Wow, am I ever in a fighting mood today. Thankfully, I’m alone today with the exception of my mom, and fighting with her is a bad idea. She can land a right hook that’s almost deadly — and that’s just with her eyes. You don’t want to know what happens when she get physical. Just pray you’ve paid off the burial plot.
It’s not anyone else that I’m aiming the flurry of punches at. It’s just me. And I can be the most accommodating punching bag you’ve ever seen. I have to learn how not to be that punching bag. I need to learn how to fight that negative thinking and how to stop beating myself up.
Oh, of course, self-flagellation is a dismal, painful business. But being pummeled by your internal narrative is de rigueur for almost everyone that is bipolar or depressed, and that ridiculous and infernal racket that goes on and on in your brain packs a wallop of nastiness and smacks it dead-on into your brain’s jaw, as it were.
When I come home from therapy (like today, for example), I try to spend as little time thinking about what was discussed as I possibly can. Often that’s good. I’m alight with mixed emotions, I’ve got too many things to think about and I’m somewhat ashamed. It’s shame that I don’t want. Shame that is a major reason I’m in therapy.
That’s right. I feel shame. Shame that I haven’t made it to being completely healthy, shame that others have to see me go though some painful therapy, shame that I can’t be who I used to be. Shame that I beat myself up over what I cannot immediately be.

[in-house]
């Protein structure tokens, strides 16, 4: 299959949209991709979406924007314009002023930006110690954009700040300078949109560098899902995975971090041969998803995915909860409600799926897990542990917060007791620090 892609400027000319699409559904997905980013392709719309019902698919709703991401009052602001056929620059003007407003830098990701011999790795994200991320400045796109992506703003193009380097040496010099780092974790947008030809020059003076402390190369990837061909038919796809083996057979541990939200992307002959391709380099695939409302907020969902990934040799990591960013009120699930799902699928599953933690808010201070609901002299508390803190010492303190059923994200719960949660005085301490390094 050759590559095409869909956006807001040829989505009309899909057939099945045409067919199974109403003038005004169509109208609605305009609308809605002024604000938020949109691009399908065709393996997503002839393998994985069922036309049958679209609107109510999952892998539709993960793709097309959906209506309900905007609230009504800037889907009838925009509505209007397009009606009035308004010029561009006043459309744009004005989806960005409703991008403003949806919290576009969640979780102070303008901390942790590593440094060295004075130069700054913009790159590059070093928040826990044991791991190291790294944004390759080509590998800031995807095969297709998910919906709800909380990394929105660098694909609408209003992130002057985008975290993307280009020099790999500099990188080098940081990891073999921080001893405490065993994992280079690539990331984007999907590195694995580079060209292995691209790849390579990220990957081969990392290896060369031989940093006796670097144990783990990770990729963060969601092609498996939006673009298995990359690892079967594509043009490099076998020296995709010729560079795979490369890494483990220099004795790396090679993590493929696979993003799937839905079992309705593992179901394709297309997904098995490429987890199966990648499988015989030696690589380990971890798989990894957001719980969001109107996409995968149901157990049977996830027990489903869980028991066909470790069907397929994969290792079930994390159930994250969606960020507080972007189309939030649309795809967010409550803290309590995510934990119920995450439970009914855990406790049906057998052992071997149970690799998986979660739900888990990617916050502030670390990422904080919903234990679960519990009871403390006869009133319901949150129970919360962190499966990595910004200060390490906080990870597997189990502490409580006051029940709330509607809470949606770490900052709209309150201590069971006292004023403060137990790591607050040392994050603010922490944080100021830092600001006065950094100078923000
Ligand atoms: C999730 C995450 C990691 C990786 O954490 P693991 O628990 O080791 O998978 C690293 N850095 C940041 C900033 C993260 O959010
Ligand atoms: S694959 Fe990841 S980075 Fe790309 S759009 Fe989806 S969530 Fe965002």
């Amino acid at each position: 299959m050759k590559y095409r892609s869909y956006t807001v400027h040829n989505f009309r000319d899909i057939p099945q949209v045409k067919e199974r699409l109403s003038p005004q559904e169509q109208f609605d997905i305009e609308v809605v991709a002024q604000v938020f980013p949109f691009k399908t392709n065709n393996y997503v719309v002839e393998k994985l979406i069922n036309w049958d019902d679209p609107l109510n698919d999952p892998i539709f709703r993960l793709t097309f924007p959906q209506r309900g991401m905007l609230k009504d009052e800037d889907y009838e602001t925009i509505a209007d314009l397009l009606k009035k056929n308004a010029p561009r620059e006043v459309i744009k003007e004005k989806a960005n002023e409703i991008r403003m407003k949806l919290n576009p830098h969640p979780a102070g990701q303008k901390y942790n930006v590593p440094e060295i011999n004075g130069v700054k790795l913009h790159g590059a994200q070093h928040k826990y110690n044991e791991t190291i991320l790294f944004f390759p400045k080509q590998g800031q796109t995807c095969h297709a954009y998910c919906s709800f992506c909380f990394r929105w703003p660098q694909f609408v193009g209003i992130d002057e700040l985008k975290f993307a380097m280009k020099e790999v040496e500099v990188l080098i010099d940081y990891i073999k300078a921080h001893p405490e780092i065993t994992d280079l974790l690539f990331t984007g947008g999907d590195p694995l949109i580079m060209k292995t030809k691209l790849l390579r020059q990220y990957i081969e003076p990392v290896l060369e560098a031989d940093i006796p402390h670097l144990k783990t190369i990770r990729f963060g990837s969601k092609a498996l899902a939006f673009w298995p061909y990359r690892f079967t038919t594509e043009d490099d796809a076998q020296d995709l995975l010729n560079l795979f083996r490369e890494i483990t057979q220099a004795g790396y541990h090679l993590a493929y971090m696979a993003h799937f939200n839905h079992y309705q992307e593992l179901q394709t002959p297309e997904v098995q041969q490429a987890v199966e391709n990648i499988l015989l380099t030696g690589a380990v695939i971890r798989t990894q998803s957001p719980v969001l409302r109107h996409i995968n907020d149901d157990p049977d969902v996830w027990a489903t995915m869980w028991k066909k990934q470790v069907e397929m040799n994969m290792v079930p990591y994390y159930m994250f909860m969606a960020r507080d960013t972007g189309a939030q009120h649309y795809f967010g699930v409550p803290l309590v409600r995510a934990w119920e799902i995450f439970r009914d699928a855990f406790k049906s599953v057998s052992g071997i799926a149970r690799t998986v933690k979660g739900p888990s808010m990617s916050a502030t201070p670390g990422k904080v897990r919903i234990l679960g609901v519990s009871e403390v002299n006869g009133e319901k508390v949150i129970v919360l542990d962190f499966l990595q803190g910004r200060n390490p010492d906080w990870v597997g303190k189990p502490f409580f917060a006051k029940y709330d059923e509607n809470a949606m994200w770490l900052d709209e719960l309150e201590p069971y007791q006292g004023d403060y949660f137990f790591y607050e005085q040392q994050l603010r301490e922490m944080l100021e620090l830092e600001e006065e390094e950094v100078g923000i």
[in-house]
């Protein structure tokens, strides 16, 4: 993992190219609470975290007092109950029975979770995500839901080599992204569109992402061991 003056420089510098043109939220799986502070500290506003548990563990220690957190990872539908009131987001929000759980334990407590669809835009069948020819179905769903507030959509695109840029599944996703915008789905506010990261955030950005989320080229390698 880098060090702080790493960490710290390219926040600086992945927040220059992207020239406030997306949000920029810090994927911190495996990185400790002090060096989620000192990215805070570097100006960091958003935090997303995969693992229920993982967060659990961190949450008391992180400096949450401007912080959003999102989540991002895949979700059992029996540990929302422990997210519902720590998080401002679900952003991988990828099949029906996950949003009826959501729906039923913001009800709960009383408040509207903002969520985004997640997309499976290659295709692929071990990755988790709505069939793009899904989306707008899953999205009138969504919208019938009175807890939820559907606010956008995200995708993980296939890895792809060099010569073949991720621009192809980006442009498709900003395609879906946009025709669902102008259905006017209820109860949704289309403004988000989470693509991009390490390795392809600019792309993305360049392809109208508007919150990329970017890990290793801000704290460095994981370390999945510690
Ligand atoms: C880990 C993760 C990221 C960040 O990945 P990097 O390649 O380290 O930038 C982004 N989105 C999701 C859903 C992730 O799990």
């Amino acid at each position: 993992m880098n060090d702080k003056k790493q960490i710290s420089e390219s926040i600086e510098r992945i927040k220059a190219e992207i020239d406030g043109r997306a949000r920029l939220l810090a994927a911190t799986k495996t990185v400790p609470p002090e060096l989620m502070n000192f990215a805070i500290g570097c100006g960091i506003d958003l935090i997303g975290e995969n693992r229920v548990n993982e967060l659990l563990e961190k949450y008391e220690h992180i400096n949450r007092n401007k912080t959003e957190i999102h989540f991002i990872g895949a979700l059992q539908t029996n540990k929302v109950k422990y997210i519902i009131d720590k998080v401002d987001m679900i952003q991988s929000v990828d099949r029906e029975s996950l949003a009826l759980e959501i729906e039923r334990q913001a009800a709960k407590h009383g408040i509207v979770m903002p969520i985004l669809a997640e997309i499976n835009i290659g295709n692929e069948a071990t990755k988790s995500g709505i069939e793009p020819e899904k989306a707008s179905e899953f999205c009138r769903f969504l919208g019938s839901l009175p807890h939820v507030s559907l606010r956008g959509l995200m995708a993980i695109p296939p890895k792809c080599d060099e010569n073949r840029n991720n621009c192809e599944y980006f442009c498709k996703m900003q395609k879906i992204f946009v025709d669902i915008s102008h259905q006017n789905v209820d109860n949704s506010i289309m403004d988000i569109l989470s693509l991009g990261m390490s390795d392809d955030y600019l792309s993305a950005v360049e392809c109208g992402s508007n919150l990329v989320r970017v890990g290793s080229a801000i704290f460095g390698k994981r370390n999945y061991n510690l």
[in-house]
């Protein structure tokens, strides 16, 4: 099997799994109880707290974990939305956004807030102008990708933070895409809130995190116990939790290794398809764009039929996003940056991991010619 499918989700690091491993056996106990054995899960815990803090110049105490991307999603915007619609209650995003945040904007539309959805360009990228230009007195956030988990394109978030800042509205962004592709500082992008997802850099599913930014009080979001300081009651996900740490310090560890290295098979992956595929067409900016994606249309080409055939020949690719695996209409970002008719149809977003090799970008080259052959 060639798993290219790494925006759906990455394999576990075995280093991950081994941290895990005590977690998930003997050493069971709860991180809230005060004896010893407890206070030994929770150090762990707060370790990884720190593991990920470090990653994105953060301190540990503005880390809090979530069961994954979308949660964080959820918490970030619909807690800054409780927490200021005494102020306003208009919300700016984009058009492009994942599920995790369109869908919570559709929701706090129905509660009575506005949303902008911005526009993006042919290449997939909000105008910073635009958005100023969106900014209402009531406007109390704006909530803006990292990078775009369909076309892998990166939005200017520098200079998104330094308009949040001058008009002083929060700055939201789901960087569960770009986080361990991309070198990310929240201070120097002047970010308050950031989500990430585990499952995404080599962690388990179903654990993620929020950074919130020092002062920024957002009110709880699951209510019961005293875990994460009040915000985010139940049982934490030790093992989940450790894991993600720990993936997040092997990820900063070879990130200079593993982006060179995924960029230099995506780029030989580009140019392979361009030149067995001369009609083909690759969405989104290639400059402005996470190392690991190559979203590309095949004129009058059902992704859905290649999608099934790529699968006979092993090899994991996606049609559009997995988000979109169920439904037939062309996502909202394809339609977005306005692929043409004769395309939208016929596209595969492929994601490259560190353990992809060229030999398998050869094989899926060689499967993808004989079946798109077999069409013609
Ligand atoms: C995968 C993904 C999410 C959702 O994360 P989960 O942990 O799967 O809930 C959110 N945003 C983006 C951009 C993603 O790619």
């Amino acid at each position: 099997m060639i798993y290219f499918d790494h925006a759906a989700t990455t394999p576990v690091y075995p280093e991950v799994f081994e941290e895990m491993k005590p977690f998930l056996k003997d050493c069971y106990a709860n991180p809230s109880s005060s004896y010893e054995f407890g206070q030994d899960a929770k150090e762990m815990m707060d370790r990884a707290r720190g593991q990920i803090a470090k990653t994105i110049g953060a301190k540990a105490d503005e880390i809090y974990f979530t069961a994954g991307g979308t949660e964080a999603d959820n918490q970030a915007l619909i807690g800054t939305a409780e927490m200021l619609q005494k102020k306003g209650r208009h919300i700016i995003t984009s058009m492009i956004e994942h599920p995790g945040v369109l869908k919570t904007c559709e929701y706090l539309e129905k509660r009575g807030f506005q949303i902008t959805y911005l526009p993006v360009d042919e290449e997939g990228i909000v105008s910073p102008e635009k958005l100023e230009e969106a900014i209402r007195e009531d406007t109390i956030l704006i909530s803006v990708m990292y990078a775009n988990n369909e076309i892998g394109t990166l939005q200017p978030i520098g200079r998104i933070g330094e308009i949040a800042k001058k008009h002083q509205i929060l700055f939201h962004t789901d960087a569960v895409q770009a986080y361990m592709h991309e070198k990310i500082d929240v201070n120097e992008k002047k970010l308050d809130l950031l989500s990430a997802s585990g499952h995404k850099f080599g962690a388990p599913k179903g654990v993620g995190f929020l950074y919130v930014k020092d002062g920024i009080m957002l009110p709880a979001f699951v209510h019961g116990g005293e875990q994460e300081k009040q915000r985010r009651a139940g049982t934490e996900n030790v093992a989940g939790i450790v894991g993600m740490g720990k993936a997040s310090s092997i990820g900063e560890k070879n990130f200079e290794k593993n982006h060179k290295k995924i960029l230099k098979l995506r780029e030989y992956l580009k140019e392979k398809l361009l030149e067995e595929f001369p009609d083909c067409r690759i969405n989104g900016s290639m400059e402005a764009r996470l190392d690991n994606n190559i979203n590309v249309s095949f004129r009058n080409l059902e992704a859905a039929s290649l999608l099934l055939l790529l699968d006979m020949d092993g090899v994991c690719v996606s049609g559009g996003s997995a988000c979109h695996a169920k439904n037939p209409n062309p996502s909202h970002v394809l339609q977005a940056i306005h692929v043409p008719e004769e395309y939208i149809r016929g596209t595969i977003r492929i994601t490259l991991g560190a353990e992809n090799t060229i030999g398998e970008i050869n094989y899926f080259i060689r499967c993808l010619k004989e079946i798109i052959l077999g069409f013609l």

I should be grateful that I can’t go back in time to the person I used to be and it’s true that sometimes I miss that person, but then I stop and think: if I miss that person, then what the hell was so damn good about being that person? What was so marvelous, so attractive, so beautiful about that person?
But that person, the one I used to be — that person was sick. That person was incapable, misdiagnosed and often unable to separate facts from realities. That person was running headlong into walls again and again and again. That person is the person from which I had to emerge, and once you emerge, you can’t go back.
Tell you the truth, I guess I don’t miss that person a whole hell of a lot.
In my book Devolving in Eden, I wrote a poem about burying the past and making peace with what’s to come. Not that then I knew what was coming because had I a perfectly clear vision of the future, I would have run for the hills.
But I have instead found myself fighting against that old man that inhabited me. That old man was for all intents and purposes a whirling dervish on steroids. He was a freight train run amok,.
I’m transitioning from the old. I’m giving myself time to recreate myself in ways I could never have dreamed. For example, when I feel shame (or guilt, or anger, or any other intense and unrealistically amplified emotion), I have to come to terms with it. I have to learn how to allow those feelings to pass and then using the prescripts of Radical Acceptance let them dwindle as I turn my mind toward acceptance of a new truth, new concepts, new stances, new tools and other help-meets. Making my old self get out of the way so that this new creature can take over and make things better.
Think of therapy as the spinning wheel to which our lovely assistant is unfortunately strapped. When life throws knives at us, we have to hope that the wheel is spinning fast enough that the knife misses. That makes for great showmanship.